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March April 2017
For Business, Corporate Travel & Meeting Buyers & Arrangers

What extras can employers offer their travellers?

Paul Casement, Director of Sales and Account Management at Travel Management Company Portman/Clarity

I can safely say that travelling for work is a chore rather than a perk and that’s a fundamental reality. I would also stress that neither is work travel glamorous and anyone who’s ever visited the world’s most celebrated cities to only see the insides of an exhibition centre or conference hall will agree with me.

However, any business worth its salt that requires members of staff to travel for work, needs to provide value added experiences that assist in forming a well-balanced corporate travel policy. This will not only motivate team members, but will also result in them being more enthusiastic and productive.

To this end, my first recommendation would be to ensure businesses initiate travellers in the customs of the country they’re visiting, subsequently equipping them with the knowledge to understand and successfully do business there.

For example, we have shared insight on customs with our staff that protects them from social gaffs and puts them in the best position to ensure the trip is a commercial and personal success. Insights include communicating that Finnish tend to dislike small talk, the Japanese thrive on it as a way of sealing the final deal and the Europeans are very happy - unlike their British counterparts - for you to check smartphones and tablets during meetings.

Secondly, with many hours spent travelling comes the issue of comfort, employers should make every effort to book good quality hotels and make travel arrangements at sociable times so workers can return to their families both well rested and in a good mood.

This leads us onto work/life balance, which should be given equal weighting where possible. A great compromise is to offer travel free weeks so that workers can rest easy in the knowledge that they’ll be based at home for an agreed and fixed period of time.

Other incentives that work well include remuneration  and time in lieu, because regardless of what bosses might say, it’s a renowned truth that frequent travellers spend more time away from their families than their stay at home counterparts.

Finally, providing a platform for staff to give formal reviews and feedback will not only make them feel valued, but will allow businesses to make improvements and changes to their travel policies both if necessary and as and when any unforeseen issues arise.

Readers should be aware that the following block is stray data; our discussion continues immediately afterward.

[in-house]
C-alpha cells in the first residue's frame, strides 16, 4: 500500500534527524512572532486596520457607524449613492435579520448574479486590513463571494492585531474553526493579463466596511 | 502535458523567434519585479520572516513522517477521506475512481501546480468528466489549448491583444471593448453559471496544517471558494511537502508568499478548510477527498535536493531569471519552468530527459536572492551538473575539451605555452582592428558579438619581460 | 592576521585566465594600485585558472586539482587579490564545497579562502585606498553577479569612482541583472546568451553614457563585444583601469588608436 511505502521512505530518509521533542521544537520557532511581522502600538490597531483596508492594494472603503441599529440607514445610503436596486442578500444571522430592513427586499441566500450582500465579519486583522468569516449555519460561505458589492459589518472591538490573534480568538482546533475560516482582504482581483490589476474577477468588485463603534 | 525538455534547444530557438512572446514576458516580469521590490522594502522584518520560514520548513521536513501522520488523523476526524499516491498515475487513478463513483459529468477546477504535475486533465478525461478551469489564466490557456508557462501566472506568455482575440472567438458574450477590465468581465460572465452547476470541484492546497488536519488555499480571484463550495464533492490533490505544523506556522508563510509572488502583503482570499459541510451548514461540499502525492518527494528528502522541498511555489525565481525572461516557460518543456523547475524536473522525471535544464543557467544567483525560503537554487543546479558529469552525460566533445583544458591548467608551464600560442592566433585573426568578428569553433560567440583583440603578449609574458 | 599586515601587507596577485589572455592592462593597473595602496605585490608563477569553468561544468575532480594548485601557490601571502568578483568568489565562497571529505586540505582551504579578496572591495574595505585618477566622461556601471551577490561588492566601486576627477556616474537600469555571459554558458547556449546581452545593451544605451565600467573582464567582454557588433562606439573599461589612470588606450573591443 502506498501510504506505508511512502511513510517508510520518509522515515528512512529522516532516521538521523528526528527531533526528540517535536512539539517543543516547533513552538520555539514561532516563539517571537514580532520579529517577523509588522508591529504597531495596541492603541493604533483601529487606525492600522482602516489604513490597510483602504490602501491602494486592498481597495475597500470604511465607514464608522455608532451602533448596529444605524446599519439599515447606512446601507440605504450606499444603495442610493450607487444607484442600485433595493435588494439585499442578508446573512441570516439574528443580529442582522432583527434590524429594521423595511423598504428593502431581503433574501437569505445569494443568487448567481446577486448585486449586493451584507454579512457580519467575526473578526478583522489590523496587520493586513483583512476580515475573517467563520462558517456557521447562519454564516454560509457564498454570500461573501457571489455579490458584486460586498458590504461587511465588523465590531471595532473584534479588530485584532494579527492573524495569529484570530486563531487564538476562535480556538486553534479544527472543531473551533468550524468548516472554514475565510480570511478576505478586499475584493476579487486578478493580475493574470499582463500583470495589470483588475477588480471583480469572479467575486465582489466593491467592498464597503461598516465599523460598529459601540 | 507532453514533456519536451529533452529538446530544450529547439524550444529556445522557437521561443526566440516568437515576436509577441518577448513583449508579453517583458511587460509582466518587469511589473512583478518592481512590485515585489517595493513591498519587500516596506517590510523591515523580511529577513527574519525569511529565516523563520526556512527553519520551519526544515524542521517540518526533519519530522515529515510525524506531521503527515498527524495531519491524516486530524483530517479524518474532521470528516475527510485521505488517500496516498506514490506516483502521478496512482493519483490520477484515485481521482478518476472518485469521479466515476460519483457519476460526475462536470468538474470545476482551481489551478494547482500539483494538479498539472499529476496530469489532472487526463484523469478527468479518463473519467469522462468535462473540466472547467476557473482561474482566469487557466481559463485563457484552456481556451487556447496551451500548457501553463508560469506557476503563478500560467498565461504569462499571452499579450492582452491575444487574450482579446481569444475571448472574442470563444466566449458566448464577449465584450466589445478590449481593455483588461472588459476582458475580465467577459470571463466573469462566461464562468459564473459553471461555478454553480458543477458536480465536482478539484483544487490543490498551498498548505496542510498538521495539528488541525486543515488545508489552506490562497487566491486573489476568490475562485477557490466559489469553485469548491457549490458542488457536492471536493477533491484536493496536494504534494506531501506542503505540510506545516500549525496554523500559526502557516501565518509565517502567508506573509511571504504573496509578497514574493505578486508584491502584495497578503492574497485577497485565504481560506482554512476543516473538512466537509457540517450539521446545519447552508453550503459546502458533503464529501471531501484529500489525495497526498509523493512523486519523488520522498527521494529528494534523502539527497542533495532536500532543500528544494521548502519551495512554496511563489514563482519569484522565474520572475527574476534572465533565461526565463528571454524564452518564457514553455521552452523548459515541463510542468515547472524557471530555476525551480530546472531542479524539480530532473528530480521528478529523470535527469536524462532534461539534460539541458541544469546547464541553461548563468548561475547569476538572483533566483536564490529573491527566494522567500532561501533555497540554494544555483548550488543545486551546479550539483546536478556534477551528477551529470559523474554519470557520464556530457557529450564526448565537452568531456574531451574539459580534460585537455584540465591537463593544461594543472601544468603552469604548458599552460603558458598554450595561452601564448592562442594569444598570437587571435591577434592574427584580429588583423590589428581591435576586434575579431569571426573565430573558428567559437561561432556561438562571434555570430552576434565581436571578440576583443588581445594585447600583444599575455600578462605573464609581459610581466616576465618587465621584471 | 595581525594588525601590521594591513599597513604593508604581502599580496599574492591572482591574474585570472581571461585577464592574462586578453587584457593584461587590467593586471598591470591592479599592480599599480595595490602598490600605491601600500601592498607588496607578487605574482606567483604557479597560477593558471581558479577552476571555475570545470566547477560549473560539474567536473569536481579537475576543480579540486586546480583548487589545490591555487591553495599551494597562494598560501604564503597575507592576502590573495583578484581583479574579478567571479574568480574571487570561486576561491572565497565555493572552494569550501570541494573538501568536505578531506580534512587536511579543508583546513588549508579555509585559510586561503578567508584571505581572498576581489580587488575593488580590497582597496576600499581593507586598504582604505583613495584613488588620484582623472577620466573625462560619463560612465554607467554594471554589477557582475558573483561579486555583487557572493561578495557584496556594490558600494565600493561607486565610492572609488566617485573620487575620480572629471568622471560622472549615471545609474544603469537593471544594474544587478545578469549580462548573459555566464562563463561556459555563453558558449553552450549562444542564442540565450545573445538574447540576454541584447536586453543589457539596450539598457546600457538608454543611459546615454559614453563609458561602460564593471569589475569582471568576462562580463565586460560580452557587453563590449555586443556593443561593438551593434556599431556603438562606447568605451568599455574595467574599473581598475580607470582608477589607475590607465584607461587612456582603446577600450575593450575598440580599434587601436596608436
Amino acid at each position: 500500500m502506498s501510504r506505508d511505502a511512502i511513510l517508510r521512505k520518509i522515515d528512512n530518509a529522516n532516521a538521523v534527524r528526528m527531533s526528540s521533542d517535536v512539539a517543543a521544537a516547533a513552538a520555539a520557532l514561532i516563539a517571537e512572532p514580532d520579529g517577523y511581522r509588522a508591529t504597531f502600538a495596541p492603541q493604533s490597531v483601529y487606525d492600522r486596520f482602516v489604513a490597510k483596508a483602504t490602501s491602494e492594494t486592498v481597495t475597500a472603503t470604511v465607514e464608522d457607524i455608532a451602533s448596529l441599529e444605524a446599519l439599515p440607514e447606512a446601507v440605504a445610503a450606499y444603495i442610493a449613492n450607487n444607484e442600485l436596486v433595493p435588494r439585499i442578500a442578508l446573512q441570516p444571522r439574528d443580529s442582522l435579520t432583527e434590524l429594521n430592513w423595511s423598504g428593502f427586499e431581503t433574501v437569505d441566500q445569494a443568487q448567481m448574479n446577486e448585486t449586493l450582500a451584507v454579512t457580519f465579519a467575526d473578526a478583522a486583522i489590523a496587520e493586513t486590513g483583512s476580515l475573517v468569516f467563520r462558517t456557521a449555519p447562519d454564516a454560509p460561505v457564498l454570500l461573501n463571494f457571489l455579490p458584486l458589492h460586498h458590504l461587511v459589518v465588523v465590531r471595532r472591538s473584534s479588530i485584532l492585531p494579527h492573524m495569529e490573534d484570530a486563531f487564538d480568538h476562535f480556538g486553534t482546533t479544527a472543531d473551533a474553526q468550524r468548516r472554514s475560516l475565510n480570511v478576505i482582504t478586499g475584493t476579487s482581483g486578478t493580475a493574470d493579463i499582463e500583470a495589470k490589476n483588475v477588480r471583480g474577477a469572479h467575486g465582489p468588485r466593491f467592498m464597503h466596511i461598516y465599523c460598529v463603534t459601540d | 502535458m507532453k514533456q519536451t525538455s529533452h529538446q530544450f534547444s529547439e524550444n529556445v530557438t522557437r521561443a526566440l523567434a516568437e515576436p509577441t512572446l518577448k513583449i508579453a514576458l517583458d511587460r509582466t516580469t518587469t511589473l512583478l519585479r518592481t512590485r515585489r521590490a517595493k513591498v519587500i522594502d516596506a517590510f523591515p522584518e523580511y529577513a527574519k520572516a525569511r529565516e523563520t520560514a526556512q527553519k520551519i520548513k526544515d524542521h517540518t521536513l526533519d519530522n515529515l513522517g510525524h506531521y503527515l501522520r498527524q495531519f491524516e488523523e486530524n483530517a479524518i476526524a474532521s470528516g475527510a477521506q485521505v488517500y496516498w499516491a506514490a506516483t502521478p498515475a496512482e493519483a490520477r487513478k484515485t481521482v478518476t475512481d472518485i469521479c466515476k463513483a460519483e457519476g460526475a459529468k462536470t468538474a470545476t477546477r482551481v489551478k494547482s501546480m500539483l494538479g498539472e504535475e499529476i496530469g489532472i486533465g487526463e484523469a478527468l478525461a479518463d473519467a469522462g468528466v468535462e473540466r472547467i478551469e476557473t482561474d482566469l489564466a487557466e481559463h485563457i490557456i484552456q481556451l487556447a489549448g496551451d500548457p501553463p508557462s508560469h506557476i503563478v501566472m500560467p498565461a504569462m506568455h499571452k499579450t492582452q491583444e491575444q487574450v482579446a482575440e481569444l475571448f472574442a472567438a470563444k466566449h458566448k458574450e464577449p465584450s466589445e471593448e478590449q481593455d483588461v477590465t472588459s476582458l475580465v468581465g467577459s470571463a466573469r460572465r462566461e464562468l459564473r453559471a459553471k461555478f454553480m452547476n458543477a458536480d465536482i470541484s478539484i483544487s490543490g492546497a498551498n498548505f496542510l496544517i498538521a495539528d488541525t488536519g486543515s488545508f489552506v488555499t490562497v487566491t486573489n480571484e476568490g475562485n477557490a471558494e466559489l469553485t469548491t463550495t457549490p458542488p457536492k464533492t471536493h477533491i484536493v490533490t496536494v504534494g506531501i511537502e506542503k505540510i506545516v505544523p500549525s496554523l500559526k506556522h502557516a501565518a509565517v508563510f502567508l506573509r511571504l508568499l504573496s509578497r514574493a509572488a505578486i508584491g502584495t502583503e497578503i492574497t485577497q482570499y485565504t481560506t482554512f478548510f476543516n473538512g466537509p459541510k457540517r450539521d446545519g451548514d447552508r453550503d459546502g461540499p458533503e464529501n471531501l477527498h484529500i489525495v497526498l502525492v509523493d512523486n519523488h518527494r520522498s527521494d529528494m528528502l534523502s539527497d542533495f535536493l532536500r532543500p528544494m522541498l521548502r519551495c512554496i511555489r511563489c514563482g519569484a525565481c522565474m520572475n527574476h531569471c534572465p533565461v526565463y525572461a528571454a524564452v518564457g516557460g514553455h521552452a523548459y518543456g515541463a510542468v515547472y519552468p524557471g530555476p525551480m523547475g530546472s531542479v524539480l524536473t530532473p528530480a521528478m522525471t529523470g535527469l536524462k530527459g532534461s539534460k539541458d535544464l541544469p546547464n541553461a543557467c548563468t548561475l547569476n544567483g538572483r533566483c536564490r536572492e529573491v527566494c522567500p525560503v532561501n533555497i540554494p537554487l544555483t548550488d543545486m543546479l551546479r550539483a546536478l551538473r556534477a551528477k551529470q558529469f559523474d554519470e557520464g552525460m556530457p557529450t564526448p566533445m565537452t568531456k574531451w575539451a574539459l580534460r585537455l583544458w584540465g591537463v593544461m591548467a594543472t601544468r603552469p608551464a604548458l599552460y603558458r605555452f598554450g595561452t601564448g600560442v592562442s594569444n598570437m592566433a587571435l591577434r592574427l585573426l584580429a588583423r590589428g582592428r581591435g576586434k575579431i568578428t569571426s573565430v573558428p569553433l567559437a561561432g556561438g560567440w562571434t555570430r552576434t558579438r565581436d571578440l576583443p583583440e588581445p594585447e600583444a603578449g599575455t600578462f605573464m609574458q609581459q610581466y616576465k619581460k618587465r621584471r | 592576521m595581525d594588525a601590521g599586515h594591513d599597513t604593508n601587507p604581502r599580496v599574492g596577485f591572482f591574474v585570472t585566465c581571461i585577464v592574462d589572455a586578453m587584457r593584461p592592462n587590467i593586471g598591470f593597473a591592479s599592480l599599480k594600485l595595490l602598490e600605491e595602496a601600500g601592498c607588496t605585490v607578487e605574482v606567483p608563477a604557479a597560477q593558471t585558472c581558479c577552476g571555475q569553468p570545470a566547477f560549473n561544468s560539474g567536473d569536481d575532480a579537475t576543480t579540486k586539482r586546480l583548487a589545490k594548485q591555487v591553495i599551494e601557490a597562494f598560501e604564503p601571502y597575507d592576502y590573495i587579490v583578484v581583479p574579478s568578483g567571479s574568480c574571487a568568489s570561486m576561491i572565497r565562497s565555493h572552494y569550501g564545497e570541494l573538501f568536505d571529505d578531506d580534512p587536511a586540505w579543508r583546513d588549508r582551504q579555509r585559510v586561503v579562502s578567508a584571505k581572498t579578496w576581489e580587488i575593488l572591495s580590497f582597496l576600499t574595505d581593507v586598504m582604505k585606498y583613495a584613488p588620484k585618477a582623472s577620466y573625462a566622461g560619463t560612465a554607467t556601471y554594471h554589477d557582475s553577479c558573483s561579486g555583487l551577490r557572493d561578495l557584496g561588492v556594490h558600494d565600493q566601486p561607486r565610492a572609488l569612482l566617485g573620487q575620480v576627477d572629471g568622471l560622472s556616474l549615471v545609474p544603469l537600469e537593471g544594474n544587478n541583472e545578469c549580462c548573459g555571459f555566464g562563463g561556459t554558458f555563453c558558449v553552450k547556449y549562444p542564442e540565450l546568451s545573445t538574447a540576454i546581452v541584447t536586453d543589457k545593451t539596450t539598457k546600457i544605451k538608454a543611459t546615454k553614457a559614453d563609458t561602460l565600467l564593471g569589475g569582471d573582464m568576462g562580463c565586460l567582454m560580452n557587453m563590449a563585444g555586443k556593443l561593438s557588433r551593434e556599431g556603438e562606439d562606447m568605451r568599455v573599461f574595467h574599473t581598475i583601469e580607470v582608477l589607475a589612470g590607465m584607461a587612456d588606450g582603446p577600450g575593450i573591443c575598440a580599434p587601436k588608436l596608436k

Although all of the above is essential for ensuring that employees have value added experiences when travelling, there are some points that businesses need to either give extra thought to, or stand firm on.

Air miles can be the bane of a company’s life as employees who benefit from them will want access to the associated loyalty programmes and what they amass in return. This will dictate flight and hotel decisions and they might not always be the most cost-effective. Some employees may choose to book flights and accommodation outside of company policy to claim air miles. My advice is that unless the loyalty scheme benefits the business, it should be company policy not to use them.

Rail travel is also interesting because if a train is delayed by 30 minutes, you’re entitled to a refund. The question then arises as to whether the refund should go to the company or the employee who has been inconvenienced. To keep up morale, I would personally give the refund to the employee.

Inviting family to come on a work trip is heavily regulated although it’s common to tag a holiday onto business travel. As a business this is a grey area because you then have duty of care and are responsible for the family while they’re away on your time. I’d say avoid this situation unless the circumstances are exceptional.

Once you have these value added measures in place, you’ll be able to cultivate a workforce of happy and enlightened travellers that carry out their business both sensitively and strategically.

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